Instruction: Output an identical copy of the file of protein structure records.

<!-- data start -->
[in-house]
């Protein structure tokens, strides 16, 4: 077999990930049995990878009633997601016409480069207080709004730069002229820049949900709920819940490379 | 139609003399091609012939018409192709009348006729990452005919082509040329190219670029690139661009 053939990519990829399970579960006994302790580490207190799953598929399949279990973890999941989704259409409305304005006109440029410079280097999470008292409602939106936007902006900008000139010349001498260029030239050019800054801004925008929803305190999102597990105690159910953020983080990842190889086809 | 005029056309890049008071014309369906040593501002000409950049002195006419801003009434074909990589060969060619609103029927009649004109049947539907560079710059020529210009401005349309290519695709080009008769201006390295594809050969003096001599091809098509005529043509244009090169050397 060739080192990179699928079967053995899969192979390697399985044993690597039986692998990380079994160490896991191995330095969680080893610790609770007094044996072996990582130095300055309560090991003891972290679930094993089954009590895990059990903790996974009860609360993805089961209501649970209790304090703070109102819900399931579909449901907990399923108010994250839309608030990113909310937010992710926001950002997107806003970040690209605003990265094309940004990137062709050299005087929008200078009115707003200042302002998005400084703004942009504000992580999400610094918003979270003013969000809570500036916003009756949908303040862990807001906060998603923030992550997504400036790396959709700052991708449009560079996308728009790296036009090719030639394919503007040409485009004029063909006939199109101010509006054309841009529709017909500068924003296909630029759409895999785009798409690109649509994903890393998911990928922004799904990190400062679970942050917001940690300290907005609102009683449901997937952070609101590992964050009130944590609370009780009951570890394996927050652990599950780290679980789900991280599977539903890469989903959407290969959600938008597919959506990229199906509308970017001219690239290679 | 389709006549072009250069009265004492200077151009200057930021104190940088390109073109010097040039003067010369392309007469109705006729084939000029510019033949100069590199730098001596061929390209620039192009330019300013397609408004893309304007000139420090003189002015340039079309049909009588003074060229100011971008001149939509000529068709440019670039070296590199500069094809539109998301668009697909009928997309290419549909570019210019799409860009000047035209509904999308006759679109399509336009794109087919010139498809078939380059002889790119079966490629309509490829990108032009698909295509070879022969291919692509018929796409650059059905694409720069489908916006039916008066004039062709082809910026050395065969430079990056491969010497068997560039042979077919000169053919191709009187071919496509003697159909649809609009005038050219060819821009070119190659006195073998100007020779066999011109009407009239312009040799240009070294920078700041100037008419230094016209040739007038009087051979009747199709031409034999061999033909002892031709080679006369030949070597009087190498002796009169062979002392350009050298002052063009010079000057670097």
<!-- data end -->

[in-house]
């Protein structure tokens, strides 16, 4: 077999990930049995990878009633997601016409480069207080709004730069002229820049949900709920819940490379 | 139609003399091609012939018409192709009348006729990452005919082509040329190219670029690139661009 053939990519990829399970579960006994302790580490207190799953598929399949279990973890999941989704259409409305304005006109440029410079280097999470008292409602939106936007902006900008000139010349001498260029030239050019800054801004925008929803305190999102597990105690159910953020983080990842190889086809 | 005029056309890049008071014309369906040593501002000409950049002195006419801003009434074909990589060969060619609103029927009649004109049947539907560079710059020529210009401005349309290519695709080009008769201006390295594809050969003096001599091809098509005529043509244009090169050397 060739080192990179699928079967053995899969192979390697399985044993690597039986692998990380079994160490896991191995330095969680080893610790609770007094044996072996990582130095300055309560090991003891972290679930094993089954009590895990059990903790996974009860609360993805089961209501649970209790304090703070109102819900399931579909449901907990399923108010994250839309608030990113909310937010992710926001950002997107806003970040690209605003990265094309940004990137062709050299005087929008200078009115707003200042302002998005400084703004942009504000992580999400610094918003979270003013969000809570500036916003009756949908303040862990807001906060998603923030992550997504400036790396959709700052991708449009560079996308728009790296036009090719030639394919503007040409485009004029063909006939199109101010509006054309841009529709017909500068924003296909630029759409895999785009798409690109649509994903890393998911990928922004799904990190400062679970942050917001940690300290907005609102009683449901997937952070609101590992964050009130944590609370009780009951570890394996927050652990599950780290679980789900991280599977539903890469989903959407290969959600938008597919959506990229199906509308970017001219690239290679 | 389709006549072009250069009265004492200077151009200057930021104190940088390109073109010097040039003067010369392309007469109705006729084939000029510019033949100069590199730098001596061929390209620039192009330019300013397609408004893309304007000139420090003189002015340039079309049909009588003074060229100011971008001149939509000529068709440019670039070296590199500069094809539109998301668009697909009928997309290419549909570019210019799409860009000047035209509904999308006759679109399509336009794109087919010139498809078939380059002889790119079966490629309509490829990108032009698909295509070879022969291919692509018929796409650059059905694409720069489908916006039916008066004039062709082809910026050395065969430079990056491969010497068997560039042979077919000169053919191709009187071919496509003697159909649809609009005038050219060819821009070119190659006195073998100007020779066999011109009407009239312009040799240009070294920078700041100037008419230094016209040739007038009087051979009747199709031409034999061999033909002892031709080679006369030949070597009087190498002796009169062979002392350009050298002052063009010079000057670097």